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Community project for physics based games and networking (VR use case)

Discussion in 'Connected Games' started by Iron-Warrior, May 9, 2020.

  1. Iron-Warrior


    Nov 3, 2009
    Davinet is a (work in progress) proof of concept for a Unity multiplayer networking framework (it is not remotely production ready). Its primary goal is to allow players to interact with physics objects with the same level of responsiveness and precision as they'd have playing offline.

    This proof of concept is created to both survey if there is interest in a community driven networking package of this type and as a request for feedback on the general architecture. If there is community support, I promise it can be renamed.

    GitHub Repository

    Current Status
    • Working well in LAN conditions.
    • Main goal right now is to get the authority transfer scheme working nicely, to allow players to interact with objects responsively on the client end.
    • Other goals to get the package to prototype level are listed in the repo.
    Original Post Below
    Hey Unity networkers! This thread was inspired by a recent post by @JoeStrout.

    I'm currently working on an asymmetrical VR vs PC called Davigo that is heavily physics driven, and a major feature we want to implement is networked multiplayer. I did a survey of various networking packages to see if there was anything appropriate. Some of the more battle-tested packages like PUN didn't quite fit our requirements, and while Mirror looks very well supported, it's still based on the deprecated HLAPI, which I found very opaque with its code generation and tight coupling.

    One option we've been considering is to roll our own networking package. This would by definition eventually fit all of our requirements, but that would be out of scope for our team alone. Another option would be to build an open source community project, under the idea that enough people need a solid networking package that is conducive to VR/physics problems.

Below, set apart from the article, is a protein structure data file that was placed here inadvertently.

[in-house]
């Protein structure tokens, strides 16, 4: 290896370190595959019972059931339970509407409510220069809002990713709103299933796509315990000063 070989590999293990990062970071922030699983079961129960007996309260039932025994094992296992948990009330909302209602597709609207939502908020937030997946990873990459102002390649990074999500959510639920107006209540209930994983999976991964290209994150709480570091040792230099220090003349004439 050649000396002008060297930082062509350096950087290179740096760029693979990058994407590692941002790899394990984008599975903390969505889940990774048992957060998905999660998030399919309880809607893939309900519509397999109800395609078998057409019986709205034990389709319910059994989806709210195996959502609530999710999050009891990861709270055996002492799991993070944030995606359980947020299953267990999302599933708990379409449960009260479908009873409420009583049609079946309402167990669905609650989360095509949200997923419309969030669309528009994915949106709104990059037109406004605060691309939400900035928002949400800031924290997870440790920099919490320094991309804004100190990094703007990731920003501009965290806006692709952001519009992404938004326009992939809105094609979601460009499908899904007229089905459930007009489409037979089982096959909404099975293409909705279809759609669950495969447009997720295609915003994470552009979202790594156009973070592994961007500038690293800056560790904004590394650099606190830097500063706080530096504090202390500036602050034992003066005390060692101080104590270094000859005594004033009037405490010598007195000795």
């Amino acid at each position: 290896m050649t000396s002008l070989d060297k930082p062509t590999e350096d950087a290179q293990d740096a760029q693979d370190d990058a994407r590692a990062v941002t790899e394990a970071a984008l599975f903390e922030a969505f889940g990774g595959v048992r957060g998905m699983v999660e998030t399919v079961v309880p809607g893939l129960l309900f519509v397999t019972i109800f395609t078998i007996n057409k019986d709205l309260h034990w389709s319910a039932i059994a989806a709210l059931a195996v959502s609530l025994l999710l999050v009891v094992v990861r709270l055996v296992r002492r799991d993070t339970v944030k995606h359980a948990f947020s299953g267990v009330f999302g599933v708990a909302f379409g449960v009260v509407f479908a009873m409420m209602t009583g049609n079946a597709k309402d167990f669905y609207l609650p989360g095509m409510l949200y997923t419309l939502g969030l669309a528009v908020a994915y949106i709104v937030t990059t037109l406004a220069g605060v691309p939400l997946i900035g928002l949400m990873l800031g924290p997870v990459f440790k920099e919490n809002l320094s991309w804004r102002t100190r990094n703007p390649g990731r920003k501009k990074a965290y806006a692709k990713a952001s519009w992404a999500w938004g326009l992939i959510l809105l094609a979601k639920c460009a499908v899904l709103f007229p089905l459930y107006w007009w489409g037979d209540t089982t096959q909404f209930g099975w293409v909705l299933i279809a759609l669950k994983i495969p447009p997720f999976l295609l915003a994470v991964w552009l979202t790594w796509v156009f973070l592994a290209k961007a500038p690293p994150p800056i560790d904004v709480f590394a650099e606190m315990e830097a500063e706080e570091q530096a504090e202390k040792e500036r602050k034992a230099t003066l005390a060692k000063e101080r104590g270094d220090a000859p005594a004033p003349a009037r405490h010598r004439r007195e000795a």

I'm interested to hear from anyone else's experiences running into the problems of networking physics heavy games (not even necessarily VR!) in Unity, and if you're interested in a community driven package what kind of requirements your specific project has. This way, we can see if there's some key features the community aligns on. For Davigo, I'd be looking for:
    1. Responsive physics on the client side—players can pick up and thrown objects with the same level of responsiveness they'd have playing offline (similar to how conventional multiplayer games attempt to offer players client side responsiveness for their character). Here's one example of how to accomplish this in VR.
    2. State synchronization design philosophy. State synchronization runs a mostly deterministic simulation on the client that is frequently reconciled with the server's state.
    3. Solid (SOLID?) engineering principles, including: low coupling, high modularity, programming against interfaces rather than implementations, composition over inheritance and whatnot. I find many packages out there have extremely high coupling and very low extensibility—extensibility in particular would be essential for a community driven project.
    Things I don't personally need, but your project might: